The Jetpack plugin from the folks at WordPress includes (as of now) 15 modules to extend the control, presentation and reach of your WordPress website. The most recent addition—Custom CSS—adds one of the most useful features for designers and webmasters who have some CSS (Cascading Style sheet) chops. Once activated, the Custom CSS module adds a new link under the Appearance tab called “Edit CSS”. What you’ll find is a simple CSS editor that loads after the website’s style.css file, which means that any style rules you include in the CSS editor will override the original style sheet. When I first started working with WordPress about four years ago, I would have paid a mint for this convenience, and for many WordPress users (both .com and .org) this addition will make life more interesting and less frustrating.

Why write a Jetpack Custom CSS review?

Virtually everything you see on a modern website is controlled by CSS styling rules. With CSS, you can change colors, fonts, spacing, page widths, create special effects and much more. Some of the rules are easy to learn and use while others are quite complex. But when it comes to making many minor changes, a little bit of CSS know-how can go a long way toward creating the customized webpage that you desire. For instance, you might want to create a product page and use a color scheme that matches the product’s branding, or you might want to change the presentation of a particular category of post. There are a million and one things you can do to improve your website with a bit of CSS. For anyone who want a little web style freedom, read on…

Jetpack Custom Style features

What do you get with this module? Here’s the goodie list:

•    Syntax highlighter with error validator (the program deletes invalid statements)

•    Saved revisions

•    Preview button

•    Add styles after the main style sheet or replace it completely

•    Check original style sheet

•    Tutorial link

AIM tested styles

How useful is this feature? Let me put it this way; we built a similar CSS editor nearly two years ago, and we’ve included it in all of our Netoro theme and new ThemeBlocks website editor projects. The ability to make quick style changes without digging through the style.css file is a huge time-saver, and even more critical is that both the AIM solution and the Jetpack Custom CSS are persistent across theme changes and updates. That means you won’t lose the custom style changes for your website when your theme is updated. We tested Jetpack Custom CSS on a ThemeBlocks site, a Netoro site, and a Twenty-Eleven site without any issues. My single complaint is that the code validation doesn’t correct or flag an error; it removes the invalid declaration completely. I expect that will lead to some confusion.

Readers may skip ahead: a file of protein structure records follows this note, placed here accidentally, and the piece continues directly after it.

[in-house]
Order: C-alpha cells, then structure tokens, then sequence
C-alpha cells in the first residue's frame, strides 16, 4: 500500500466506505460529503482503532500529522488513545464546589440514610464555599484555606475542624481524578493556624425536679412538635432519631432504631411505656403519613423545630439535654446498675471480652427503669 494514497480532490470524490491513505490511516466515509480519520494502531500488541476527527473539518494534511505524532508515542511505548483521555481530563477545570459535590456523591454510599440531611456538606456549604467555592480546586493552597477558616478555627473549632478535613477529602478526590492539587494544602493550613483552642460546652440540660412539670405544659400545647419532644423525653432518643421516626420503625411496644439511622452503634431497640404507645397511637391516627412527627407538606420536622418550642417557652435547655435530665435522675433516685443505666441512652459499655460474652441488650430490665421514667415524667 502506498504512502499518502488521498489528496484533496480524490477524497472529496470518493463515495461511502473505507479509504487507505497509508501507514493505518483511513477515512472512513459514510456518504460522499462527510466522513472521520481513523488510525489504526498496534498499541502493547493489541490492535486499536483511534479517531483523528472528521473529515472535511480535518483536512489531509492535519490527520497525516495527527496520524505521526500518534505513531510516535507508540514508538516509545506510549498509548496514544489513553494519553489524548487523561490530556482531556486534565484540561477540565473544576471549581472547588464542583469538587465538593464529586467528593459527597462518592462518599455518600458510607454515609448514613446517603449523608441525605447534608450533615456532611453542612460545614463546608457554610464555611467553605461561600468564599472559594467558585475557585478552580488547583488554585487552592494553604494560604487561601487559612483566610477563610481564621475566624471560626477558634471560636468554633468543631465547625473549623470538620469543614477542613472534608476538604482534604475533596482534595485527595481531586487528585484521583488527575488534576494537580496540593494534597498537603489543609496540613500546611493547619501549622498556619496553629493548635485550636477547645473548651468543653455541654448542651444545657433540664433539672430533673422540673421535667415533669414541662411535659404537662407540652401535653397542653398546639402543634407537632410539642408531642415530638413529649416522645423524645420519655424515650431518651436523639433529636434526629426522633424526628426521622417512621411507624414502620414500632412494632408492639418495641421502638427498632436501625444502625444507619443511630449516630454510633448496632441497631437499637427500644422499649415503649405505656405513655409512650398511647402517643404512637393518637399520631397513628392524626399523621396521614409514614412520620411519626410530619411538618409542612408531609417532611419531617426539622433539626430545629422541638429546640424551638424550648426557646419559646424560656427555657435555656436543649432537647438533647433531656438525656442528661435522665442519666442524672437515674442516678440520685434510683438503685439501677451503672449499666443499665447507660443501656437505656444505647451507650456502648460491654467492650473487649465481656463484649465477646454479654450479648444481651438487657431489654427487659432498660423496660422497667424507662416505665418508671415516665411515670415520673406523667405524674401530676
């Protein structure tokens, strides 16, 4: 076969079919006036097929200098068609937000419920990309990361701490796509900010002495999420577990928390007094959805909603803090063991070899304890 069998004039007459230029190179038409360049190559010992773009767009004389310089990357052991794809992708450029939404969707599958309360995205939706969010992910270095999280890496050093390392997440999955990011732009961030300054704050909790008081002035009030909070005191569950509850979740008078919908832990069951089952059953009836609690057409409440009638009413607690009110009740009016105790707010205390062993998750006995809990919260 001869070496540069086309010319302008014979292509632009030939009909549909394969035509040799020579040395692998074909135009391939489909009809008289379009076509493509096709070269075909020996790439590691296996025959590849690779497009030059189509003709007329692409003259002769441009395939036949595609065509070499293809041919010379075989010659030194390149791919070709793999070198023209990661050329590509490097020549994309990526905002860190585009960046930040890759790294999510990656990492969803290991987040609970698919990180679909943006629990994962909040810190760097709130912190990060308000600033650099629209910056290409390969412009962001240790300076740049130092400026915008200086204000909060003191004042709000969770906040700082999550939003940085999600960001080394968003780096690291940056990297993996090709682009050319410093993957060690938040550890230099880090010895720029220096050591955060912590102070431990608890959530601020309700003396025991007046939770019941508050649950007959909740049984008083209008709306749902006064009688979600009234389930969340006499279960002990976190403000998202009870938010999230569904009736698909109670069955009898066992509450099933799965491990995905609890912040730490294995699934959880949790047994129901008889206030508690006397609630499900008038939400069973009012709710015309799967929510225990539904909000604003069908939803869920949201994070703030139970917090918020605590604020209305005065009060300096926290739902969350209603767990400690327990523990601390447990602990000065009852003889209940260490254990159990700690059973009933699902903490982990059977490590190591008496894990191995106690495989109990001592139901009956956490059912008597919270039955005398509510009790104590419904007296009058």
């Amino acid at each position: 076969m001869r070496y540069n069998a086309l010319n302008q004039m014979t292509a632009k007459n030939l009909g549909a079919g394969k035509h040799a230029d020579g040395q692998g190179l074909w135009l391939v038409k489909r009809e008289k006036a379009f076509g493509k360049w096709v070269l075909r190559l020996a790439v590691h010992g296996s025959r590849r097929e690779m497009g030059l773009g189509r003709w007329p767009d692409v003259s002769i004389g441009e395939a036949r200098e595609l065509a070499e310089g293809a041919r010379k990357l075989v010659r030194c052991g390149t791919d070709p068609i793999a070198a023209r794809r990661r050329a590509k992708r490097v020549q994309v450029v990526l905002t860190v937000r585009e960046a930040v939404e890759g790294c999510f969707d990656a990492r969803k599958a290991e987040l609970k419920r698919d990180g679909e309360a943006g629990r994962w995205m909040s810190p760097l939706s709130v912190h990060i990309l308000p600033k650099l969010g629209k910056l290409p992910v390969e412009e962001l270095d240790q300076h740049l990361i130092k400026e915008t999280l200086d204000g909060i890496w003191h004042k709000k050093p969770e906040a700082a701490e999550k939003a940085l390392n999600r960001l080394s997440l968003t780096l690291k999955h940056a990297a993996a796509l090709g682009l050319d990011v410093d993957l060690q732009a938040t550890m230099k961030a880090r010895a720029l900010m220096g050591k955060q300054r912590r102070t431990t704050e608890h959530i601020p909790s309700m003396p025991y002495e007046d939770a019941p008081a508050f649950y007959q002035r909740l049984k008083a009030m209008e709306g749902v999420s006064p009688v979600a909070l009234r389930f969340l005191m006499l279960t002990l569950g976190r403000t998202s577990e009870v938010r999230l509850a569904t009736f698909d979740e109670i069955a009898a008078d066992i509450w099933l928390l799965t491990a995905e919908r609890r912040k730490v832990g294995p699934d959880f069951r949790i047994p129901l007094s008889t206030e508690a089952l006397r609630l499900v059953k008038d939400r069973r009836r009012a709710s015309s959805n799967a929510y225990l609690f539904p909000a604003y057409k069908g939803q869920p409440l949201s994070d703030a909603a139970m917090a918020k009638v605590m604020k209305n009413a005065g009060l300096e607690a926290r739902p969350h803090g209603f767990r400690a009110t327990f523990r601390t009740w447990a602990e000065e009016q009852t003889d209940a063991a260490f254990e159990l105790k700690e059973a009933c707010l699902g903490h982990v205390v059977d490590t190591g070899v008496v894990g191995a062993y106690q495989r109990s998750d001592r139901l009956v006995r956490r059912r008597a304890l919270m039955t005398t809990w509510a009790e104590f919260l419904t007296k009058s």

AIM clients already have style

One note we should add for any AIM clients reading this post is that they already have the capability to add custom styles, which is accessed through the Custom Styles tab of their dashboard. Since the AIM Custom Styles dynamic style sheet is loaded after the Jetpack Custom CSS style sheet, the Jetpack Custom CSS won’t affect styles declared in the AIM Custom Styles. Additionally, the AIM Custom Style solution is a dynamic, post-based function that allows users to create and publish multiple style sheets, change published status, export and import files and much more that the Jetpack Custom CSS module cannot do at this time. If you’re not an AIM client, you might be interested to know that we’re considering sharing our solution as a plugin with the wider WordPress community; so if you’d like to see it, please let us know.